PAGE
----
The Centers for Disease Control and Prevention (CDC) has designated April 16-23, 2016 as National Infant Immunization Week (NIIW), an annual observance highlighting the importance of protecting infants from vaccine-preventable diseases and celebrating the achievements of immunization programs and their partners in promoting healthy communities. Across the nation, a variety of educational and promotional events are taking place to raise awareness for childhood immunization and to celebrate healthcare professionals, community champions, and others involved in improving childhood immunization.
As NIIW coincides with the NFID 19th Annual Conference on Vaccine Research (April 18-20, 2016) in Baltimore, MD, the conference organizers have developed a track of presentations and posters discussing maternal and infant immunization. Presentation highlights include:
- Symposium 6: Maternal Immunization
- Safety and Immunogenicity of Tetanus-Diphtheria-Acellular Pertussis Vaccine (Tdap) During Pregnancy (S5)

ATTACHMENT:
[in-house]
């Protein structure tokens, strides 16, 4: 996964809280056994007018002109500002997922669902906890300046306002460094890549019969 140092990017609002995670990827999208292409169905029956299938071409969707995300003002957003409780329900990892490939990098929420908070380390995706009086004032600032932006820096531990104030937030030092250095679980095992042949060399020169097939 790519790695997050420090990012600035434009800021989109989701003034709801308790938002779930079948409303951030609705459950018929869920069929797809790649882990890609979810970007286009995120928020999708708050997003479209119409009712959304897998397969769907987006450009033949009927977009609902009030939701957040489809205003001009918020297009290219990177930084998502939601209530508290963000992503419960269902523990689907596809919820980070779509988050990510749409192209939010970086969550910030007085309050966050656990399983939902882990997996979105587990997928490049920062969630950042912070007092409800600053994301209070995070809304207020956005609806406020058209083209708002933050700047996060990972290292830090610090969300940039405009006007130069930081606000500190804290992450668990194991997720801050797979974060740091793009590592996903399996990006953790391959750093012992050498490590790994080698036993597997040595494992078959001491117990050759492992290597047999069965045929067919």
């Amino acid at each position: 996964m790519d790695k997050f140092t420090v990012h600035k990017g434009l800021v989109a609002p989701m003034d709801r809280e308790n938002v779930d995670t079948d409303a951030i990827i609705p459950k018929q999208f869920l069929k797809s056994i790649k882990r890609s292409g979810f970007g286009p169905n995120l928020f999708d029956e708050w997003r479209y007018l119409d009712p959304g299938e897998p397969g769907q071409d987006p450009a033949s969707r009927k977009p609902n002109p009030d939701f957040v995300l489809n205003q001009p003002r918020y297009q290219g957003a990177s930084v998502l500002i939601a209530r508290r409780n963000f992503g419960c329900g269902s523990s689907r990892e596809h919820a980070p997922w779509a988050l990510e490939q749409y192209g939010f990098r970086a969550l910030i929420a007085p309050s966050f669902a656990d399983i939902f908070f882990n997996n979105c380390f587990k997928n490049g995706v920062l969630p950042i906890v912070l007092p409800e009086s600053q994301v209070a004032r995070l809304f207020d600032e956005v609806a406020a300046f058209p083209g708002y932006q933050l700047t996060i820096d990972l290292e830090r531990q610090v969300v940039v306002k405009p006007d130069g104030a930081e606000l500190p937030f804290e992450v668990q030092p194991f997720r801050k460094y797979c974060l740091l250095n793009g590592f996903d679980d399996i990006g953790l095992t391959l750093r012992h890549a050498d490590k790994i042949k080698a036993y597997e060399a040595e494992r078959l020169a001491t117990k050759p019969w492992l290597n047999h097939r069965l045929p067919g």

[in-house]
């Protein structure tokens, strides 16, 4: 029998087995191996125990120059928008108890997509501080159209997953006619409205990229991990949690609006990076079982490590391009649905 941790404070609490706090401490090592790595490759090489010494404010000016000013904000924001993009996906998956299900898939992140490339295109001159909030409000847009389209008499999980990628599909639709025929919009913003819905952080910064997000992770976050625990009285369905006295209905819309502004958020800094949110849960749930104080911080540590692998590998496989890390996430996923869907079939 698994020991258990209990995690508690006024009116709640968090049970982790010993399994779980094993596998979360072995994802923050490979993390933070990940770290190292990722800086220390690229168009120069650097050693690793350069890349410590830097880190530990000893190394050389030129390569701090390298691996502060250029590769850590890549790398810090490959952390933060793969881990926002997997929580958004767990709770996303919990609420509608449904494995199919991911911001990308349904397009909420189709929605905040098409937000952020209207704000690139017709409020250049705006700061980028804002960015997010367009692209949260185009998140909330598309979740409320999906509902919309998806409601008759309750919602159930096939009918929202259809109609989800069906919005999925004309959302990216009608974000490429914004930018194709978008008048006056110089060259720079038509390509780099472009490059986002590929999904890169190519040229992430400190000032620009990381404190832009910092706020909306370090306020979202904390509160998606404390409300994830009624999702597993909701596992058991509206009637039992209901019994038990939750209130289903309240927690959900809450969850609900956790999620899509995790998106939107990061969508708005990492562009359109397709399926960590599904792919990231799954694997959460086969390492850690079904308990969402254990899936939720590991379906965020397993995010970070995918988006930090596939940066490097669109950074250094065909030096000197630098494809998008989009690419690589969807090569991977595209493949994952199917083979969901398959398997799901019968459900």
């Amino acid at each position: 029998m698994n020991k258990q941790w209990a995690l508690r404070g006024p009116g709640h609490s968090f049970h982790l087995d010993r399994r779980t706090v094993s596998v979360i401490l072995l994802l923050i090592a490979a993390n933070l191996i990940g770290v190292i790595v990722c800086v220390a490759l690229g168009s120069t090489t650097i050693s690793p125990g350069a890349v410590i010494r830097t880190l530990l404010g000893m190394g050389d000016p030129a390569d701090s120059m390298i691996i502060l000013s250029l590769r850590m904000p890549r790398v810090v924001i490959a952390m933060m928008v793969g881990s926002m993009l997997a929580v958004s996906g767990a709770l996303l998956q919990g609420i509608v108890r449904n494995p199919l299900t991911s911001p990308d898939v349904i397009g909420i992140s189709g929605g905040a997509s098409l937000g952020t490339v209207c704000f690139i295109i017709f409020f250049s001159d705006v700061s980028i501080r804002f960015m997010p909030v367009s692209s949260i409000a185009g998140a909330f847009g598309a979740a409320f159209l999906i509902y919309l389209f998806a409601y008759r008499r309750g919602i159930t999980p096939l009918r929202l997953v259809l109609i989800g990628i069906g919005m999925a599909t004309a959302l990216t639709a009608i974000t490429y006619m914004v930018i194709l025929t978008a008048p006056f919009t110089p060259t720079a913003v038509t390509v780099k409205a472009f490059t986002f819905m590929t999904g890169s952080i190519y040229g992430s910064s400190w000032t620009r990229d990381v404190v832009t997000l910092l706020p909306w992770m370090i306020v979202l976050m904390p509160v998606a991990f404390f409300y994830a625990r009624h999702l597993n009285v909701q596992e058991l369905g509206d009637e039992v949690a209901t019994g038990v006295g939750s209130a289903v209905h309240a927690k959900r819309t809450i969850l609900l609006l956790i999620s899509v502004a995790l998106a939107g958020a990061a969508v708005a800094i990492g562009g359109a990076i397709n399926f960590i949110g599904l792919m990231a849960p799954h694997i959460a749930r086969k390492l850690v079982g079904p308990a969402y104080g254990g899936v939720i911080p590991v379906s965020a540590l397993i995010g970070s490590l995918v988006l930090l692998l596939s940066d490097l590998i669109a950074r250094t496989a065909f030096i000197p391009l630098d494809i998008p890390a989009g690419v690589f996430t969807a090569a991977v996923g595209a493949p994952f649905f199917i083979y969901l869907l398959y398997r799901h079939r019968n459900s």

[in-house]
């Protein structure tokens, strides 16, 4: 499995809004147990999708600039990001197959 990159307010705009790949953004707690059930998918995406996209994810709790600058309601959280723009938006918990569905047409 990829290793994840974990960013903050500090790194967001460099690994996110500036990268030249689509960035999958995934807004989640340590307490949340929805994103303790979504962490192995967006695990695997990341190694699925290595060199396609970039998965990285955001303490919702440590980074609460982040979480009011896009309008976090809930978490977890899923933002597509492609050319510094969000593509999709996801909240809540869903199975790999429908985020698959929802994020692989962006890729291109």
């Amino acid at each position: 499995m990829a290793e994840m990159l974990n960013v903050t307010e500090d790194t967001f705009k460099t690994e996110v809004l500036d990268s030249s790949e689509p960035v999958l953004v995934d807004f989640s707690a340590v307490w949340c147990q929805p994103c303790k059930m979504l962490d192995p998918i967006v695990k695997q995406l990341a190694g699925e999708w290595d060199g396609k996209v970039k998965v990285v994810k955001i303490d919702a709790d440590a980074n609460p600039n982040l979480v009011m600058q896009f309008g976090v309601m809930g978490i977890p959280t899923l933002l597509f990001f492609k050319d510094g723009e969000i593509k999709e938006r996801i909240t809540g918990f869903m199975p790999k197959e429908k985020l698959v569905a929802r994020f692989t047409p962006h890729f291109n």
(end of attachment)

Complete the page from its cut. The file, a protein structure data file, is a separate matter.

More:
- Assessing the Feasibility of Monitoring Influenza Vaccine Safety in Pregnant Women Using Text Messaging (S9)
- What is Pneu with Pneumococcal Disease in Children in the Conjugate Vaccine Era (S14)
- Decline of Maternal Measles Antibodies in Infants in Tianjin, China (S16)
- Adverse Events Following DTaP Vaccination in the Vaccine Adverse Event
Reporting System (S7)
- Probing the Humoral Immune Response against Respiratory Syncytial Virus to Guide Rational Vaccine Design (P7)
- Measles Immunity and Illness in Tianjin, China (P16)
View the abstracts (through the linked titles above) and attend the Annual Conference on Vaccine Research to network with peers and learn from subject matter experts.
During World Immunization Week, NFID will host the virtual 2021 Annual Conference on Vaccinology Research (ACVR) on April 26-27, 2021, with presentations from leaders in the field of vaccinology, including three keynote lectures on the implications of the COVID-19 pandemic. Read more about the changes and challenges these renowned experts have seen throughout their remarkable careers …
By 2030, the number of adults age 65 years and older in the United States is expected to grow to 71 million—at least 20 percent of the total population. It is particularly important during this stage of life to maintain healthy lifestyles and habits. Receiving recommended immunizations is an essential part of that process.,,
The field of vaccinology continues to expand and innovate in basic science discovery, product development, market introduction, and adoption into immunization programs. Continual achievements are moving the field forward, with the expectation that many current, challenging diseases may become vaccine-preventable or vaccine-treatable in the near future…